Recently, I went out with someone who had just come off a long-term relationship. 20 year long term. First love, one and only forever and forever long term.
One of the frequently mouthed platitudes of my 20s was to avoid a recently heartbroken man. Another was steer clear of the one and only type. But well, if my 30s were about throwing all expectations into the garbage and breaking my own rules, maybe the 40s are about re-examining everything I’ve ever held important (inherited, learned and hearsay) through actual experience. So I went out with him.
The first thing he brought up when we became acquainted was his divorce. I asked if I might ask him a bit more about that (because make no mistakes, respect first and consent always). He agreed. My only questions were whether the divorce had been finalised and if so, when. Just from having lived four decades as a human, I know there’s no bigger emotional minefield than an unresolved romantic relationship. Especially when it’s marriage since families, society and the law collude to make this as complicated and painful as possible.
Our conversations thereafter were delightful. Perhaps I was just savouring the feeling of coming off a two year long hiatus but this time without the fears of my 20s, nor the acid-washed feelings of my post abusive engagement 30s. 40 seems like a decent place to proceed cautiously but optimistically.
So how was it? Let me call this a lovely ten day vacation doing things that I either couldn’t afford to or was too busy or scared to in my teens and twenties. Likewise for him. Rather abruptly (presumably because he’s unused to the rituals of consideration that any adult interaction should have), he said we needed to stop spending so much time with each other. When I asked what that meant, he didn’t seem to have an answer. And that was that. He did come at me, aggressively seeking experiences. And if nothing else, he learnt firsthand what it was to ghost somebody.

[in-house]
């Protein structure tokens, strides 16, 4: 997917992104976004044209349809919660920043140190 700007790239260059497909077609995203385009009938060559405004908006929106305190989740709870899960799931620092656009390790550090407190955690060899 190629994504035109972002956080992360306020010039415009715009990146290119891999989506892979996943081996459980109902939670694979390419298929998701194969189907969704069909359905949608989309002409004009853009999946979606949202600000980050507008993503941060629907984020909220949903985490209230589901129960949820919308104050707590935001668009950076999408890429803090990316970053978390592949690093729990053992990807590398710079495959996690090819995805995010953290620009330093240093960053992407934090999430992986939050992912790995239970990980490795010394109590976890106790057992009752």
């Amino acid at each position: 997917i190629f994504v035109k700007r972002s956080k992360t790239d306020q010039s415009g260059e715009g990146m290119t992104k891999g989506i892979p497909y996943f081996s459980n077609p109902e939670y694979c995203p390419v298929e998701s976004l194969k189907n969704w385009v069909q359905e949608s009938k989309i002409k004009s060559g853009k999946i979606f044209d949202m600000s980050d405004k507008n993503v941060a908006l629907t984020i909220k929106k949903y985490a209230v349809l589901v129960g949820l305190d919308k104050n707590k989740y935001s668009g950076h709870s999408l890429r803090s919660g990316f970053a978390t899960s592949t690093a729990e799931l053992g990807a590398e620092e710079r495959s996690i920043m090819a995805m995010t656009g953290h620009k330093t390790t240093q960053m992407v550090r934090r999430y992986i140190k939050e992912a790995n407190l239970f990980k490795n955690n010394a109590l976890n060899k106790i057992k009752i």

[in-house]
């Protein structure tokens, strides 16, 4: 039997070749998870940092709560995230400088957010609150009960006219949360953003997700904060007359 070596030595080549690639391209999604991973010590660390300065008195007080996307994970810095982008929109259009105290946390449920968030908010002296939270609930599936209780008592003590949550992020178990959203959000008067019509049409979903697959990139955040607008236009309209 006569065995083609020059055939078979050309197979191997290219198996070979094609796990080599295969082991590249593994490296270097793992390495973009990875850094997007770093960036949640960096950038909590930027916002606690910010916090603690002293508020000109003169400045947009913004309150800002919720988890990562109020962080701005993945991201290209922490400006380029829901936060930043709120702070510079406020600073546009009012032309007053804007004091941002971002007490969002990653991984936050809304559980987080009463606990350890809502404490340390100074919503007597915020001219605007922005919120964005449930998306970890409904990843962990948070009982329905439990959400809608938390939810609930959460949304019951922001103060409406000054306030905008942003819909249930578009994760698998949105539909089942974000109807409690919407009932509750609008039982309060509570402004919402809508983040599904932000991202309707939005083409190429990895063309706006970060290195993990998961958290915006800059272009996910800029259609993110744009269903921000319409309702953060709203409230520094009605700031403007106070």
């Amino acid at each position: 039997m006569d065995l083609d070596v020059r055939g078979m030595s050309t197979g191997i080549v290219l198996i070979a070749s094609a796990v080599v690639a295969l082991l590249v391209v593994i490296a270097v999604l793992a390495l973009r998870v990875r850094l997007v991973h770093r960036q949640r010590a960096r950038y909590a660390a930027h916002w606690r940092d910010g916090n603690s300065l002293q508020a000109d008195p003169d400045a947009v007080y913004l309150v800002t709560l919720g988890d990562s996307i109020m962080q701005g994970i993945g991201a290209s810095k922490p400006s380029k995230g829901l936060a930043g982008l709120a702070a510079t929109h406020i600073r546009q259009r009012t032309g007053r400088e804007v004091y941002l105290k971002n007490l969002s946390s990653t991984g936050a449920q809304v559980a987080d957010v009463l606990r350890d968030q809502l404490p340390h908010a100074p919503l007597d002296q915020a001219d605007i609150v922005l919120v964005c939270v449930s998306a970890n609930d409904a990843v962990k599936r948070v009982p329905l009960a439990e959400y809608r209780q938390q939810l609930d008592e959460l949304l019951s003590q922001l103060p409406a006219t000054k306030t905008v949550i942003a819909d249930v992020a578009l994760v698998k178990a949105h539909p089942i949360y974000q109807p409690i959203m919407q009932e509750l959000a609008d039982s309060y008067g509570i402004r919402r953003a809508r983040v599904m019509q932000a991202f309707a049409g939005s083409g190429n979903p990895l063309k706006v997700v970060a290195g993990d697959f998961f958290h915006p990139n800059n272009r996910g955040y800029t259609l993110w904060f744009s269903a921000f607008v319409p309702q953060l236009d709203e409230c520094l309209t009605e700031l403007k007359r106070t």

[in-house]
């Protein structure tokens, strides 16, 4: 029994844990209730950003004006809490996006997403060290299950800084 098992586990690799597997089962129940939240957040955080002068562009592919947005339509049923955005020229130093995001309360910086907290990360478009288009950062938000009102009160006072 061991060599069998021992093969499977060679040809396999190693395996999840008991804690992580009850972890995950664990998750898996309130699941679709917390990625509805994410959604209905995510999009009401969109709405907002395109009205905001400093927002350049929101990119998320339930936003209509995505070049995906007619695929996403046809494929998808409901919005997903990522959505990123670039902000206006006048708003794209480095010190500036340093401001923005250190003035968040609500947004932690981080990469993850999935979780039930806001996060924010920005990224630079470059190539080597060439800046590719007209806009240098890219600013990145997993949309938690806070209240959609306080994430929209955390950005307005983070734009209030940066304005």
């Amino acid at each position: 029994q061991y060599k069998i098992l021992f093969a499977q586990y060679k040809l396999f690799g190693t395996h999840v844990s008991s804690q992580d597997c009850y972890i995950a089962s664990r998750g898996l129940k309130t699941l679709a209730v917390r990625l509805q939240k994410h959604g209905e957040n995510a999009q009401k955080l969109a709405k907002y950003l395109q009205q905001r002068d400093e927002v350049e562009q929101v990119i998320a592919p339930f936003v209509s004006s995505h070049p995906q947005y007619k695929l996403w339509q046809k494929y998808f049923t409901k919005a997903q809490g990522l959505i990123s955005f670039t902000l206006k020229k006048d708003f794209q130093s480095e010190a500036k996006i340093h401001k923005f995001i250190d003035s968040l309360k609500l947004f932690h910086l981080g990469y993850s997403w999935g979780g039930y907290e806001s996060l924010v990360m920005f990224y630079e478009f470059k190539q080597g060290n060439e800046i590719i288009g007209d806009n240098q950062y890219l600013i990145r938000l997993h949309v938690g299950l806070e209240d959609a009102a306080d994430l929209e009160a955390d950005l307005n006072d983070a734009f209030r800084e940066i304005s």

For my part, I decided not to rush into an immediate reaction of rage. After all, this is not the first time a man has chickened out of his emotions or gone back on his words. It’s not even the first time I’ve been ghosted. What would be the point of 40 if I reacted to it in the same way as I did in my 20s or 30s? So I waited. I found myself more disappointed than hurt, and even so in that distasteful way of someone hungry biting into what turns out to be stale papads.
By the time he called (as I knew he eventually would – those who run the fastest are the ones who run back soonest), I felt very little attachment to him. I realised later, it was only attachment to a clean-ish ending which his half-baked ‘less time spent’ statement wasn’t. I realised a long time ago that if you feel the need for closure, you most certainly aren’t going to get it because relationships that leave that acidic empty feeling in you are indicative of people who would rather escape than be authentic. Closure is your own problem. With this experience I realised that maybe closure doesn’t have to be a clean ending. Closure is when I decide I’m done. And I’ve needed to get to 40 to be able to say that can be when the other person is still waiting for an answer or still has feelings or there are injustices not yet punished. Closure is simply when I say ENOUGH.
And that was that. Now for a new chapter.
I’m surrounded by question marks, in the shape of expensive gifts from you. I’ve discarded the funny, the cheesy, the lighthearted lines like you’ve done our laughs. But what about the Parisian box of songs? La vie en rose may as well be a life of thorns. I don’t like looking at the gold memento anymore. It makes me wonder if all you were out for, was another gold rush of emotions.
I’m sitting in a gigantic suitcase full of question marks that you’ve left behind. What shall I pack? Can I just put them all in there or should I send them back? My house isn’t big enough for all the feelings I have about these things.
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